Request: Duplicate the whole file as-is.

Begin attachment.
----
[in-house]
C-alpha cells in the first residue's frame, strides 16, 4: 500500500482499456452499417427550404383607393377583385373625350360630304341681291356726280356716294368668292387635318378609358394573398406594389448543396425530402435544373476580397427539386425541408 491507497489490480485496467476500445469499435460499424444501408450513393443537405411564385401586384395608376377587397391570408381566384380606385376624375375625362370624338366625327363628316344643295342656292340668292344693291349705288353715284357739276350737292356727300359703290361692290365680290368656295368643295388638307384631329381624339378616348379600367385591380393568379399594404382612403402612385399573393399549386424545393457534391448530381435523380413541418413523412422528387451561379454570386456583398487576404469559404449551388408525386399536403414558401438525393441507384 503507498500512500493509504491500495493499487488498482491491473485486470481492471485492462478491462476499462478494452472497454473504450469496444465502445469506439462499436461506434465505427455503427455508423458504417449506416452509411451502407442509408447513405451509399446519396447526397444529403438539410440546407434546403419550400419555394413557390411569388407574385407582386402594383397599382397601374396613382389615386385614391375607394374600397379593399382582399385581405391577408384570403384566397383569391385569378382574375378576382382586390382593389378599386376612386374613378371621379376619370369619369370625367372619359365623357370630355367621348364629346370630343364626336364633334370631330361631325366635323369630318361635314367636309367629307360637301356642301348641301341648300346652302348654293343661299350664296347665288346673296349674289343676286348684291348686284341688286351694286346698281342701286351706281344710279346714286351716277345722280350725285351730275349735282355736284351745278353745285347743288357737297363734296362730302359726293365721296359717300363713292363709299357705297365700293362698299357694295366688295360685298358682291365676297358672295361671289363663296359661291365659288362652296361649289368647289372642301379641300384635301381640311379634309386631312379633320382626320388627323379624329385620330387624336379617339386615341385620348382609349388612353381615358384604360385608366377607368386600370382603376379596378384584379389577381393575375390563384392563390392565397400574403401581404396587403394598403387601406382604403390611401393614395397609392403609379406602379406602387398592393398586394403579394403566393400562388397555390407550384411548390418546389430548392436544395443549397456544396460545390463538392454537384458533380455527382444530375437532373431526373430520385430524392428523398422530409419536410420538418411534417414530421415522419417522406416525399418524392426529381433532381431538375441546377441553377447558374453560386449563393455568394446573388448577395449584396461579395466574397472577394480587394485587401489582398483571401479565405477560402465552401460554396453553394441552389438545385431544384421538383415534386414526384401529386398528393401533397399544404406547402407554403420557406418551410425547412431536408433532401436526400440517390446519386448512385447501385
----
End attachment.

[in-house]
C-alpha cells in the first residue's frame, strides 16, 4: 500500500482499456452499417427550404383607393377583385373625350360630304341681291356726280356716294368668292387635318378609358394573398406594389448543396425530402435544373476580397427539386425541408 491507497489490480485496467476500445469499435460499424444501408450513393443537405411564385401586384395608376377587397391570408381566384380606385376624375375625362370624338366625327363628316344643295342656292340668292344693291349705288353715284357739276350737292356727300359703290361692290365680290368656295368643295388638307384631329381624339378616348379600367385591380393568379399594404382612403402612385399573393399549386424545393457534391448530381435523380413541418413523412422528387451561379454570386456583398487576404469559404449551388408525386399536403414558401438525393441507384 503507498500512500493509504491500495493499487488498482491491473485486470481492471485492462478491462476499462478494452472497454473504450469496444465502445469506439462499436461506434465505427455503427455508423458504417449506416452509411451502407442509408447513405451509399446519396447526397444529403438539410440546407434546403419550400419555394413557390411569388407574385407582386402594383397599382397601374396613382389615386385614391375607394374600397379593399382582399385581405391577408384570403384566397383569391385569378382574375378576382382586390382593389378599386376612386374613378371621379376619370369619369370625367372619359365623357370630355367621348364629346370630343364626336364633334370631330361631325366635323369630318361635314367636309367629307360637301356642301348641301341648300346652302348654293343661299350664296347665288346673296349674289343676286348684291348686284341688286351694286346698281342701286351706281344710279346714286351716277345722280350725285351730275349735282355736284351745278353745285347743288357737297363734296362730302359726293365721296359717300363713292363709299357705297365700293362698299357694295366688295360685298358682291365676297358672295361671289363663296359661291365659288362652296361649289368647289372642301379641300384635301381640311379634309386631312379633320382626320388627323379624329385620330387624336379617339386615341385620348382609349388612353381615358384604360385608366377607368386600370382603376379596378384584379389577381393575375390563384392563390392565397400574403401581404396587403394598403387601406382604403390611401393614395397609392403609379406602379406602387398592393398586394403579394403566393400562388397555390407550384411548390418546389430548392436544395443549397456544396460545390463538392454537384458533380455527382444530375437532373431526373430520385430524392428523398422530409419536410420538418411534417414530421415522419417522406416525399418524392426529381433532381431538375441546377441553377447558374453560386449563393455568394446573388448577395449584396461579395466574397472577394480587394485587401489582398483571401479565405477560402465552401460554396453553394441552389438545385431544384421538383415534386414526384401529386398528393401533397399544404406547402407554403420557406418551410425547412431536408433532401436526400440517390446519386448512385447501385